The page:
NINETY-FIVE, 2.0

Dara set aside the drill and put the towel to her head. She looked at the flakes of white bone and gray residue now scattered across the mirror. A warm feeling and the taste of vomit, crept into the back of her mouth, but she managed to hold it down. Now would not be a good time to lose her lunch, not with this hole in her head.

She lowered the towel, now only lightly stained with blood and…residue. Risking another look in the mirror, Dara nodded at her handy work: the quarter-inch hole just below her hairline — or, where her hairline used to be before shaving her head — glared at her, a third eye that would show the world her brain. And allow her brain to see the world.

Her hand was moist, so Dara wiped it on the towel that was wrapped around her body and picked the rod out of the oil in the sink. She leaned close to the mirror and slowly, gently, fucking carefully, placed the rod into the hole. It was almost all the way in when she watched her eye spasm, and her right leg suddenly flexed, weakly, like bending rubber.

Next, she pulled the nut from the oil. Screwing it onto the end of the rod was painstakingly slow, but she had to be careful. The video was insistent on this part of the process, hammering it home, so to speak, being that this was the critical moment. It would hurt, that’s what the video said.

Dara plucked up the mallet. She hesitated, but knew that when she woke up she’d be able to see There, and go There, and that’s what counted. Dara leaned back, per the instructions. The air mattress bumped the backs of her knees. She swallowed hard, and raised the mallet. And pulled it towards her head, shutting her eyes as she leaned back, allowing the mallet to hit the end of the rod.

Dara swam in darkness and dreamed of colorful angels carrying her above the seas. She was flying between them, soon, and waved as the angels floated away. Then, suddenly, she fell to the earth, hard and fast, and when she hit the ground she bounced up and opened her eyes. The air mattress squirmed and squeaked beneath her.

Had she just landed? Or did she knock herself out for too long?

Her head ached, so she remained on her bag, the stinging sensation bringing back memories of college dorms. A hundred students lived in her building, but she could only see seven of them.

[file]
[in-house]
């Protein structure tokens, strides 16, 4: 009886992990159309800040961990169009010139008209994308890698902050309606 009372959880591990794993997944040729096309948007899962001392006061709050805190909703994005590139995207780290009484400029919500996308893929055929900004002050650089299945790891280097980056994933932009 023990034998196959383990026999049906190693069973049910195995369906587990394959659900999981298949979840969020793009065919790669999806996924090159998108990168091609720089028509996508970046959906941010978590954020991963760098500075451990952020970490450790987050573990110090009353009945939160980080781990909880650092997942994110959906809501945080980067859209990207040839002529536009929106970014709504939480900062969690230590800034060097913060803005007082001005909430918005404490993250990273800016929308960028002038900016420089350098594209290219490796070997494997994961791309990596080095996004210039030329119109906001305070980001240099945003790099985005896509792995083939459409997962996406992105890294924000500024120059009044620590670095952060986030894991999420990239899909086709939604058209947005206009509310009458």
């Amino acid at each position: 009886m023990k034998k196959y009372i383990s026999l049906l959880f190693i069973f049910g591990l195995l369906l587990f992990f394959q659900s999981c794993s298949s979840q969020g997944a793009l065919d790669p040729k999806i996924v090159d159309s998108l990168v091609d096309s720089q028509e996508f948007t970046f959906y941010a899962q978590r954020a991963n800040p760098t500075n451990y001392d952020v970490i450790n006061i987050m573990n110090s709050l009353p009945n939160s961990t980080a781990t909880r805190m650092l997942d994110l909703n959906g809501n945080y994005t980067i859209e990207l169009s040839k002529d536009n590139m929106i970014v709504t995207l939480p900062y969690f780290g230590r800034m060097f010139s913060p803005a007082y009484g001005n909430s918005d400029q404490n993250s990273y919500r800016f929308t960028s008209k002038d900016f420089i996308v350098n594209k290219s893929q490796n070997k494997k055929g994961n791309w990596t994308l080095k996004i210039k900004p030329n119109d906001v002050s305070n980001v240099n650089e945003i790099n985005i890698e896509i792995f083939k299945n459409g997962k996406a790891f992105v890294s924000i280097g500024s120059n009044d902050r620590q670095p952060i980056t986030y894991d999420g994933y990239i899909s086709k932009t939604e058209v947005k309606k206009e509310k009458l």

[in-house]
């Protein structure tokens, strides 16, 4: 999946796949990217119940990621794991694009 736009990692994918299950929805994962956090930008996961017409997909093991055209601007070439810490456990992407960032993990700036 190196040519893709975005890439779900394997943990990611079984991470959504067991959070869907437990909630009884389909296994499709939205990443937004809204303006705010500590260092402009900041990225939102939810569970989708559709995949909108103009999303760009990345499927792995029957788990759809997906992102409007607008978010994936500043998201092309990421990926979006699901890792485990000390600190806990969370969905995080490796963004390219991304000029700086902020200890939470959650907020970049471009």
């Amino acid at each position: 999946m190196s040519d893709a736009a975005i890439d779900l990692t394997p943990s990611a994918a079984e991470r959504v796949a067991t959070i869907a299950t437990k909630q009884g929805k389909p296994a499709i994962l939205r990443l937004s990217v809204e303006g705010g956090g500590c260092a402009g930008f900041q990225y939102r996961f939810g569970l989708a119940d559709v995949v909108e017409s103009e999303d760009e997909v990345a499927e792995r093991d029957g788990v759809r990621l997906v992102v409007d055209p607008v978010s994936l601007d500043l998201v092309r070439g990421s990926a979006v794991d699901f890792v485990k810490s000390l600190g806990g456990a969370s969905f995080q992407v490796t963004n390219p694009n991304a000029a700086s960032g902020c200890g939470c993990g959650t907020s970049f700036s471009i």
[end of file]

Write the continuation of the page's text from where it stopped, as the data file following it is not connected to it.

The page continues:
She’d excelled in college, especially in the Trans-dimensional Observation class. But her biology was too immature, they said. She was not advanced enough, her genes not sturdy enough, to allow her to actually travel. To see. So she was relegated to theory only.

She’d studied hard, and finished college with honors. She had memorized the descriptions of the outer planes, the weights and measurements of 4th and 5th dimensional units.  Describing how gravity moved was quite poetic, but to Dara it remained only words on a page, or spoken with passion and purpose. Her heart left the theory, the work, as soon as she accepted that she’d never be able to travel. That was the one piece she’d missed, the one factor that would never change.

Only certain people, “advanced” people, could traverse the planes. Sure, their minds and spirits would remain on earth, beside her, and they would flow in and out of existence constantly. But Dara wanted to experience it, wanted to be able to see it, with her own eyes.

Years passed, and Dara continued her studies. The more she read, the more she would venture into deeper and darker regions of the city. She’d record first-person recollections, stories from those who were willing to talk about their visits to the Fourth and the Fifth as though returning from a weekend getaway.

For a time Dara printed these accounts in forums and in magazines, becoming a reliable source with a growing readership of older people. People who, like her, didn’t have strong enough genes, couldn’t make the jumps themselves. Then, she’d met Harrison.